8

Is there a way to dynamically/programmatically generate case_when conditions in dplyr with different column names and/or different numbers of conditions? I have an interactive script that I'm trying to convert into a function. There's a lot of repeated code in the case_when statements and I'm wondering if it can be automated somehow without my needing to write everything from scratch again and again.

Here's a dummy dataset:

test_df = tibble(low_A=c(5, 15, NA),
                 low_TOT=c(NA, 10, NA),
                 low_B=c(20, 25, 30),
                 high_A=c(NA, NA, 10),
                 high_TOT=c(NA, 40, NA),
                 high_B=c(60, 20, NA))

expected_df = tibble(low_A=c(5, 15, NA),
                     low_TOT=c(NA, 10, NA),
                     low_B=c(20, 25, 30),
                     ans_low=c(5, 10, 30),
                     high_A=c(NA, NA, 10),
                     high_TOT=c(NA, 40, NA),
                     high_B=c(60, 20, NA),
                     ans_high=c(60, 40, 10))

> expected_df
# A tibble: 3 x 8
  low_A low_TOT low_B ans_low high_A high_TOT high_B ans_high
  <dbl>   <dbl> <dbl>   <dbl>  <dbl>    <dbl>  <dbl>    <dbl>
1     5      NA    20       5     NA       NA     60       60
2    15      10    25      10     NA       40     20       40
3    NA      NA    30      30     10       NA     NA       10

The logic I want is that if the ._TOT column has a value, use that. If not, then try column ._A, and if not, then column ._B. Note that I intentionally didn't put ._TOT as the first column for a group. I could just use coalesce() in that case, but I want a general solution irrespective of column order.

Of course, all of this is easy to do with a couple of case_when statements. My issues are that:

  1. I'm trying to make a general function and so don't want interactive/tidy evaluation.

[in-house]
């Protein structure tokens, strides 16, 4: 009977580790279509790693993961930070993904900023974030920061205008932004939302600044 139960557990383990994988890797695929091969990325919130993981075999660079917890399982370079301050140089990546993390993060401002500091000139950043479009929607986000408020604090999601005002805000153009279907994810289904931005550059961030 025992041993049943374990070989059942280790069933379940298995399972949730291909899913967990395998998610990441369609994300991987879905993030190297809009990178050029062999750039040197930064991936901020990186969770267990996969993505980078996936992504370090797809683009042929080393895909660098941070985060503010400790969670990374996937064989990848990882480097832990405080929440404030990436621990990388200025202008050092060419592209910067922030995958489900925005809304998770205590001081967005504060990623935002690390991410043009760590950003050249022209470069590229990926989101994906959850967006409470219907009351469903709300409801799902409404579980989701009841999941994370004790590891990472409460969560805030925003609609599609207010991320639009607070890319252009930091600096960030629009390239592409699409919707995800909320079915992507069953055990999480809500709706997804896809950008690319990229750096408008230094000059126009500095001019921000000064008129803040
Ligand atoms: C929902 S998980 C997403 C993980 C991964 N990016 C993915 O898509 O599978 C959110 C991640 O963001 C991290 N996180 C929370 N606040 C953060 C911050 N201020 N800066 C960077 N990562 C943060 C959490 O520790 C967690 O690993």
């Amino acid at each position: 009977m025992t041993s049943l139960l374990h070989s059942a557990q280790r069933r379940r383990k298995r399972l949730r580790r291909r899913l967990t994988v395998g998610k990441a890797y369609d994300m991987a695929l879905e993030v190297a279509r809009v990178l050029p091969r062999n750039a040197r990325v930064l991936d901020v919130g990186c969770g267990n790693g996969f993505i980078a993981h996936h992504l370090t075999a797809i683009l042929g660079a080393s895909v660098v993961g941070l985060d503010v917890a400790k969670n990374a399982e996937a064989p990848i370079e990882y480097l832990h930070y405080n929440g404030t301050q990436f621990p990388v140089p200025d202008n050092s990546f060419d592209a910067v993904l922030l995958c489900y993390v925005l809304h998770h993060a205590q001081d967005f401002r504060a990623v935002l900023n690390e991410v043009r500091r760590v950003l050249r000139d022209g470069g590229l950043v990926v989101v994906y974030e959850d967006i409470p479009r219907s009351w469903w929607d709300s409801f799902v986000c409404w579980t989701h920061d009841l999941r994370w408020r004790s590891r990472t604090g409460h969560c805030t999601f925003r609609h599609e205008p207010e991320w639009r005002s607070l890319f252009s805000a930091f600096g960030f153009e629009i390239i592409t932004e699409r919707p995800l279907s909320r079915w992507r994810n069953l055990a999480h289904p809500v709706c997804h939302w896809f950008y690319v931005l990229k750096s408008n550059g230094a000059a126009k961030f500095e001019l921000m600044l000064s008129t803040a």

2. I have a whole bunch of columns like this. All ending with one of _TOT, _A, _B but with different prefixes (e.g., low_TOT, low_A, low_B, high_TOT, high_A, high_B,..... and I don't want to rewrite a bunch of case_when functions again and again.

What I have right now looks like this (where I'm writing a case_when for each prefix):

def my_function = function(df) { 
    df %>% mutate(
          # If a total low doesn't exist, use A (if exists) or B (if exists)
          "ans_low" := case_when(
            !is.na(.data[["low_TOT"]]) ~ .data[["low_TOT"]],
            !is.na(.data[["low_A"]]) ~ .data[["low_A"]],
            !is.na(.data[["low_B"]]) ~ .data[["low_B"]],
          ),

          # If a total high doesn't exist, use A (if exists) or B (if exists)
          "ans_high" := case_when(
            !is.na(.data[["high_TOT"]]) ~ .data[["high_TOT"]],
            !is.na(.data[["high_A"]]) ~ .data[["high_R"]],
            !is.na(.data[["high_B"]]) ~ .data[["high_B"]],
              
         # Plus a whole bunch of similar case_when functions...
}

And what I'd like is to ideally get a way to dynamically generate case_when functions with different conditions so that I'm not writing a new case_when each time by exploiting the fact that: